“I wander’d lonely as a cloud…”
Our trailer, before it was christened the Gray Whale (as opposed to the white…), came off the Airstream assembly line as a 25-foot, front-bed, Flying Cloud. To be honest, although this was the right model for us, I was never too keen on this particular name. The other Airstreams are a bit less florid and whimsical: the “Classic,” the “International,” even the “Sport” and “Basecamp” have simple, robust, descriptive names that tell you either what you’re getting or what it’s used for. The Flying Cloud? Robust it is not. As for “flying”, I doubt the line of cars waiting (patiently) behind us in construction zones across America would find that very apt, either. In fact, if she is ever flying, something’s probably gone dreadfully wrong…
But like all of us except for, perhaps, that boy named Sue, we got used to our name, and even started to grow fond of it. While I don’t recall the exact moment where I made peace with the Cloud, I do remember why I did. It took place on one of our drives to and through the national parks. Starting in the southwest, we saw our share of desolate, austere beauty in this first stage of this trip. On one particular drive—perhaps it was descending 5000 feet to the Death Valley floor, or flying past the crumbled mountains of Joshua Tree at sunset, or maybe it was being blown through the Ross Maxwell Scenic Drive on a particularly windy day in Big Bend—I made what I thought was a pithy comment using borrowed pith, “I wander’d lonely as a flying cloud,” stealing the first line of William Wordsworth’s poem, Daffodils.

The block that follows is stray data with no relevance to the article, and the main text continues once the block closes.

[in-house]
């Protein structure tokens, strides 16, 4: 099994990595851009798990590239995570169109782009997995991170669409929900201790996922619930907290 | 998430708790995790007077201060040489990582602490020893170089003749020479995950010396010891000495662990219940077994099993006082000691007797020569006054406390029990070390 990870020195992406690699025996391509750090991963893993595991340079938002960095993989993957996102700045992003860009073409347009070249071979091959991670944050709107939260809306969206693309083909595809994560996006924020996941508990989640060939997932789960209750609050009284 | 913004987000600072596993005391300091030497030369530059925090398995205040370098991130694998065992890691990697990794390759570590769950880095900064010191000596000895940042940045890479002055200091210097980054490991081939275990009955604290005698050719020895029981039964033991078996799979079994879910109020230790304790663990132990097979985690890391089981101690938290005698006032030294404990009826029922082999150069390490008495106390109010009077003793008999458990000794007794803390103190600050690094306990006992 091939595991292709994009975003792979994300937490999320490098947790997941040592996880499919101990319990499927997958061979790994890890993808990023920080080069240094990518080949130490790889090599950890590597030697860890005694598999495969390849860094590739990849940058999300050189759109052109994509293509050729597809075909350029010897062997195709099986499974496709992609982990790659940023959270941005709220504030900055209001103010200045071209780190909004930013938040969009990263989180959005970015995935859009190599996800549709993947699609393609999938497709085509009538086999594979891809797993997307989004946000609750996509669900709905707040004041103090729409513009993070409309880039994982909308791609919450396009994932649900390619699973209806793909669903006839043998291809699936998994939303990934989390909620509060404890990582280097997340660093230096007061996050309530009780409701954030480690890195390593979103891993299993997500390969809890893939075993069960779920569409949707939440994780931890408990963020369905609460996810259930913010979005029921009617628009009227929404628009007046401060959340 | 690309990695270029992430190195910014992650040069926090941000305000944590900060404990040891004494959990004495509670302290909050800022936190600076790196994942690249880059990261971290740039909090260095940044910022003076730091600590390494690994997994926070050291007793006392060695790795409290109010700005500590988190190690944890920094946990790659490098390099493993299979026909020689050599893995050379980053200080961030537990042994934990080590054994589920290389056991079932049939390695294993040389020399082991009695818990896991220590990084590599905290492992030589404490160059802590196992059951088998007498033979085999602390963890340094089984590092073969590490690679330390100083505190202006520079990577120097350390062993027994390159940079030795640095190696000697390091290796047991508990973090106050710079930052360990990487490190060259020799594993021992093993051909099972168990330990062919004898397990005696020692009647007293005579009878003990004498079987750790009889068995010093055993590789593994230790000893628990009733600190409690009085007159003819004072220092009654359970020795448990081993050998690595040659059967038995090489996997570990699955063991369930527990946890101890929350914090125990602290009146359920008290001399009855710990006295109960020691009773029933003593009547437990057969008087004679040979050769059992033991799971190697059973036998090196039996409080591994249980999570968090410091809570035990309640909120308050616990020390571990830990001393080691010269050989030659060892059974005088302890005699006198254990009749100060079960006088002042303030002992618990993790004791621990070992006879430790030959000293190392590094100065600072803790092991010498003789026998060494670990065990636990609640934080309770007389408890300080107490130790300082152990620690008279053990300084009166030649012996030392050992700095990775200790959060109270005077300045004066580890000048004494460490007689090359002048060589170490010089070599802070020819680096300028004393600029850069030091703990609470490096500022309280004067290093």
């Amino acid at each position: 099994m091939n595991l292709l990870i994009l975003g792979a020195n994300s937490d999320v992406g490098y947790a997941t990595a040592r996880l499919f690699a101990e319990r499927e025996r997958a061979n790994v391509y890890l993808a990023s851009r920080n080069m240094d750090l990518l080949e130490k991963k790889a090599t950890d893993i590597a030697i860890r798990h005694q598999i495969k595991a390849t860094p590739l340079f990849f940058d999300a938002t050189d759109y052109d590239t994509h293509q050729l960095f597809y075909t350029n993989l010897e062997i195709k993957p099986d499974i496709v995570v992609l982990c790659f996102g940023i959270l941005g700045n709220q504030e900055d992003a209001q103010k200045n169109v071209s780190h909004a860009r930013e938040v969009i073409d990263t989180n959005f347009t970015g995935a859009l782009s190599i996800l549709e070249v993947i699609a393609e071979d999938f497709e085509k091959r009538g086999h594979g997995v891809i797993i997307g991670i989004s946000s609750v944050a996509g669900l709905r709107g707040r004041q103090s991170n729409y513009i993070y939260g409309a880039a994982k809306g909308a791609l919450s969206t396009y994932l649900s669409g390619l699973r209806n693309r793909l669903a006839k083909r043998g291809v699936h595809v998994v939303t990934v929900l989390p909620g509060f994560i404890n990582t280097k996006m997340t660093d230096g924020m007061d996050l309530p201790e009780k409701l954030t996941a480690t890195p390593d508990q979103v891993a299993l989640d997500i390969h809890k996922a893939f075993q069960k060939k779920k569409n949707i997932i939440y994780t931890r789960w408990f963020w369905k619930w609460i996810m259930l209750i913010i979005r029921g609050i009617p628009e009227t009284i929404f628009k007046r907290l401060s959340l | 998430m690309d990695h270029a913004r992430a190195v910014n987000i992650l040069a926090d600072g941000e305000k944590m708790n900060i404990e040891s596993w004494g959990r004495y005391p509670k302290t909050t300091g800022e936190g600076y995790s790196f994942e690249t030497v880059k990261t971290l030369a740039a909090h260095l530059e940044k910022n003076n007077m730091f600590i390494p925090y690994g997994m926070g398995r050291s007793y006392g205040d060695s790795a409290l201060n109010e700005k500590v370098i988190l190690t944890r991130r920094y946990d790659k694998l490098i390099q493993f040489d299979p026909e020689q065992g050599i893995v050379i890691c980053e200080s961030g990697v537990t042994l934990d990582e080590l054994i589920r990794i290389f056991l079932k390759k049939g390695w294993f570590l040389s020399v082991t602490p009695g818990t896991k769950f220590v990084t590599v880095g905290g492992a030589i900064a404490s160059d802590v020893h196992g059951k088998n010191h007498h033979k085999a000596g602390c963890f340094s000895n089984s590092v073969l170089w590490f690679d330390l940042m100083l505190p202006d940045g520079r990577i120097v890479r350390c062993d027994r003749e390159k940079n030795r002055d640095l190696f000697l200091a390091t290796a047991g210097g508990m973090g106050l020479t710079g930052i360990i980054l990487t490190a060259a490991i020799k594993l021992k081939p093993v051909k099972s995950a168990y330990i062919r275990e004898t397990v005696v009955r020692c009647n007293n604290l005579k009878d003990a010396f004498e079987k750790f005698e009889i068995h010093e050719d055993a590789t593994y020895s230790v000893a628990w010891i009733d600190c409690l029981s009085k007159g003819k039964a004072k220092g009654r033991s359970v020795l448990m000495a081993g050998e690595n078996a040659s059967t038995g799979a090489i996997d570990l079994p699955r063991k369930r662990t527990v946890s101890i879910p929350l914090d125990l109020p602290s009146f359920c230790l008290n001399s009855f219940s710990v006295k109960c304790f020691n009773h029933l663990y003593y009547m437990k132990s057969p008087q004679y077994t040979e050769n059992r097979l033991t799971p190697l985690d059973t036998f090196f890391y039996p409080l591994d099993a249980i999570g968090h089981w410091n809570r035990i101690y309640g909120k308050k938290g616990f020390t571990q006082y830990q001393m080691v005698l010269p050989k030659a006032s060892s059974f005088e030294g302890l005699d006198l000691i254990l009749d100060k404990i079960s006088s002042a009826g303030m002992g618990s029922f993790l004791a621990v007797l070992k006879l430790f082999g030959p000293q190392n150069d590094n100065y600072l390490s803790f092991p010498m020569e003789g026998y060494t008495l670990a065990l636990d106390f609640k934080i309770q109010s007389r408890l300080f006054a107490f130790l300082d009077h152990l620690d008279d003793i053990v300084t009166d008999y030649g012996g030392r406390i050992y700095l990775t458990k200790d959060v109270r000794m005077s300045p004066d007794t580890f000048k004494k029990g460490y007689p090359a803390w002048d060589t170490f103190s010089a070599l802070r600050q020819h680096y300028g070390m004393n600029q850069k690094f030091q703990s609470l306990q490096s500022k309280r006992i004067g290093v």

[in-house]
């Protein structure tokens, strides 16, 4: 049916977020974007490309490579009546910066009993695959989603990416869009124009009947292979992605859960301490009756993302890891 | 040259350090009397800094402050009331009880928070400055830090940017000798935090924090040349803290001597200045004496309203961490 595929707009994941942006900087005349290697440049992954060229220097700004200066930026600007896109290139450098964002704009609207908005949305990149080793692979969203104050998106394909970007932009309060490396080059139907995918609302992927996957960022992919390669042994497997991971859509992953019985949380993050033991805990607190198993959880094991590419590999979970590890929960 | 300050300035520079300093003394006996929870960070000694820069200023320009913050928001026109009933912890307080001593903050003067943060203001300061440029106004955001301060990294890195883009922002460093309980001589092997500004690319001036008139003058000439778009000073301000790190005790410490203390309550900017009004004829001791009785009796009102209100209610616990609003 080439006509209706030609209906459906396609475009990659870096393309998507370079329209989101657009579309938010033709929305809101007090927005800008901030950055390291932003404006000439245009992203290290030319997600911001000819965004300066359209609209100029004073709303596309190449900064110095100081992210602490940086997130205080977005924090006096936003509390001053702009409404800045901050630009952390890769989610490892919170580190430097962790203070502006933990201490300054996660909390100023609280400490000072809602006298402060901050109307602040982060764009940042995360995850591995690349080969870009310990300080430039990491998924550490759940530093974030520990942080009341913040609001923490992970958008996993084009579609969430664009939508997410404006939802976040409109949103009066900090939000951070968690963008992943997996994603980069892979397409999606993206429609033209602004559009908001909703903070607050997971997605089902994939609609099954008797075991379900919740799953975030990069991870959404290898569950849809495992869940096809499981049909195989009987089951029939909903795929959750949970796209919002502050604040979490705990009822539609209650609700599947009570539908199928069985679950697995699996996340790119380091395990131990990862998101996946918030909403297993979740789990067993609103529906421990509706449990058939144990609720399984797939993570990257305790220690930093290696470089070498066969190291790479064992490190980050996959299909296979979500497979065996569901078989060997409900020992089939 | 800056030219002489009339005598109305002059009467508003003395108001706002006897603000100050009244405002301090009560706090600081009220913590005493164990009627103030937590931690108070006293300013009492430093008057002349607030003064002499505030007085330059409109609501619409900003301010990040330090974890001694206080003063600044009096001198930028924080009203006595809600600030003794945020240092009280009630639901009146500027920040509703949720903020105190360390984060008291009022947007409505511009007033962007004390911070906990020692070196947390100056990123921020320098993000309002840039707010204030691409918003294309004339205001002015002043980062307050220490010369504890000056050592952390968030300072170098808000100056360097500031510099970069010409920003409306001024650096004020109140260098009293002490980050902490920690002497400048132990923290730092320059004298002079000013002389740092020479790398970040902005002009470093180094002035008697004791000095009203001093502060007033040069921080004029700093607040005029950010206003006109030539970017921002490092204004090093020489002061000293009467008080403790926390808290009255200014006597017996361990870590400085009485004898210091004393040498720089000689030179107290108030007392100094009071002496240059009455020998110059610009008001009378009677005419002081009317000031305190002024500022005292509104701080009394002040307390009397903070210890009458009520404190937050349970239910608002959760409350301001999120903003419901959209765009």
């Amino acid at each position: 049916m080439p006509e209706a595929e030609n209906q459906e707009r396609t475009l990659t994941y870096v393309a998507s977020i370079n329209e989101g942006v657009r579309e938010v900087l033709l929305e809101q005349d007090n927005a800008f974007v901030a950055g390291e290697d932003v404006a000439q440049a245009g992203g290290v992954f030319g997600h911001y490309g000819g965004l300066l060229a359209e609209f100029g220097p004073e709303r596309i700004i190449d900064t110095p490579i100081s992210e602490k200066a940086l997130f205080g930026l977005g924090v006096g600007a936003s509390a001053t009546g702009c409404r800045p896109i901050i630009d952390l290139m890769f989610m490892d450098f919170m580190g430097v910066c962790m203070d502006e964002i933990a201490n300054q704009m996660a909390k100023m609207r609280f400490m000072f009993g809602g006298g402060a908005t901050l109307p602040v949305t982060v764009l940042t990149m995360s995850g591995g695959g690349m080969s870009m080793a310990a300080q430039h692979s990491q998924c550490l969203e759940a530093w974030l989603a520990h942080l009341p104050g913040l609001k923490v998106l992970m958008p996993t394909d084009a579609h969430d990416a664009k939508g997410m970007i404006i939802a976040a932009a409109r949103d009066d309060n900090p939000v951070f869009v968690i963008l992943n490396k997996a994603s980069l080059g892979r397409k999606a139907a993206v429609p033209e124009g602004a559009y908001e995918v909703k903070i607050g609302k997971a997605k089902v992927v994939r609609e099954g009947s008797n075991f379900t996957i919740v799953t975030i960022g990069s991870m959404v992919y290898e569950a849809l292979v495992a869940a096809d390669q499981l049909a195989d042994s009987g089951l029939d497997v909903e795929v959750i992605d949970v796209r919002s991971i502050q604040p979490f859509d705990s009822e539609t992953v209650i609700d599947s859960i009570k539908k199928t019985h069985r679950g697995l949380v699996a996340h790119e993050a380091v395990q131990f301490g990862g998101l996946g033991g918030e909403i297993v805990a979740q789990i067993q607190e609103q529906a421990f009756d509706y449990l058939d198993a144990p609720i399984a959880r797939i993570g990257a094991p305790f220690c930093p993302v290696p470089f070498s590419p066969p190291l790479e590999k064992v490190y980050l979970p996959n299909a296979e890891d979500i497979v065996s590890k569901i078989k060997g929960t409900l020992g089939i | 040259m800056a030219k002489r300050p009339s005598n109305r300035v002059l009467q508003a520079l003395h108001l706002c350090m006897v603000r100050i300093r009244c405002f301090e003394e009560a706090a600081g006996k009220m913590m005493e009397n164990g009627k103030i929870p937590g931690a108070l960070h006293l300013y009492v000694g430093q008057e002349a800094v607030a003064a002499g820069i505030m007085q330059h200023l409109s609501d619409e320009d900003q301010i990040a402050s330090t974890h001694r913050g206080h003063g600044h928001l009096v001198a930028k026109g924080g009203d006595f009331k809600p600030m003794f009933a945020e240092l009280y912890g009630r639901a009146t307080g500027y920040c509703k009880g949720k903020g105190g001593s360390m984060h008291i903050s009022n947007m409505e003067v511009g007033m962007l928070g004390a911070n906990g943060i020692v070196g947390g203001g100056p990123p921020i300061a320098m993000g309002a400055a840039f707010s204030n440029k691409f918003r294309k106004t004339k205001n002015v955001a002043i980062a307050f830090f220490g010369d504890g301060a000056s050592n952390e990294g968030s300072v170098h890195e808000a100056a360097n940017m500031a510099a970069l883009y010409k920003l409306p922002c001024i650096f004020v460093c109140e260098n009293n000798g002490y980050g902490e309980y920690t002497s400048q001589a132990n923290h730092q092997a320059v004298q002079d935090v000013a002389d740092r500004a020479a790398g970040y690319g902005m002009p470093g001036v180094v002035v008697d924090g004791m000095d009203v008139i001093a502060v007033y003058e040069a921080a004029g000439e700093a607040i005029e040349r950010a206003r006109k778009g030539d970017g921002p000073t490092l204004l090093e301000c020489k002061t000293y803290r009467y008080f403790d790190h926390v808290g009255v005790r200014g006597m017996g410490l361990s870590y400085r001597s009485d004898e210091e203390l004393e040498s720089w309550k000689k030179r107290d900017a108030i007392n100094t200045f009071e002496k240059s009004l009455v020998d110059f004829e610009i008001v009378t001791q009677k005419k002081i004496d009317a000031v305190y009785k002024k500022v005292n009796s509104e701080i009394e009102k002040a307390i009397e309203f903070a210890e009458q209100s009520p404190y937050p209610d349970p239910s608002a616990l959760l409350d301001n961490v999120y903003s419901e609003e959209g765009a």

It was especially pithiful since it was the only line of the poem I could remember. And it remained that way for a couple of months, as we wandered the first ten thousand miles of our journey and I kept on inappropriating the only line of a classic poem I knew.
Luckily for the rest of this post, Wordsworth’s poem came up in a daily readings book of mine a few days ago, reminding me that there was a lot more to it than the first line.
“I wander’d lonely as a cloud
That floats on high o’er vales and hills,
When all at once I saw a crowd,
A host of golden daffodils,
Beside the lake, beneath the trees
Fluttering and dancing in the breeze.
Continuous as the stars that shine
And twinkle on the milky way,
They stretch’d in never-ending line
Along the margin of the bay:
Ten thousand saw I at a glance
Tossing their heads in sprightly dance.
The waves beside them danced, but they
Out-did the sparkling waves in glee:–
A Poet could not but be gay
In such a jocund company…”
So it was about flowers, not clouds.
Spring has started to join us on our trip, first in the desert in Big Bend, and now in the western foothills of the Appalachians. In fact, we just attended the Spring Flower Pilgrimage in the Great Smoky Mountains last week, and I believe that Wordsworth might find the term “pilgrimage” apt, even if he wasn’t so hot on Flying Cloud.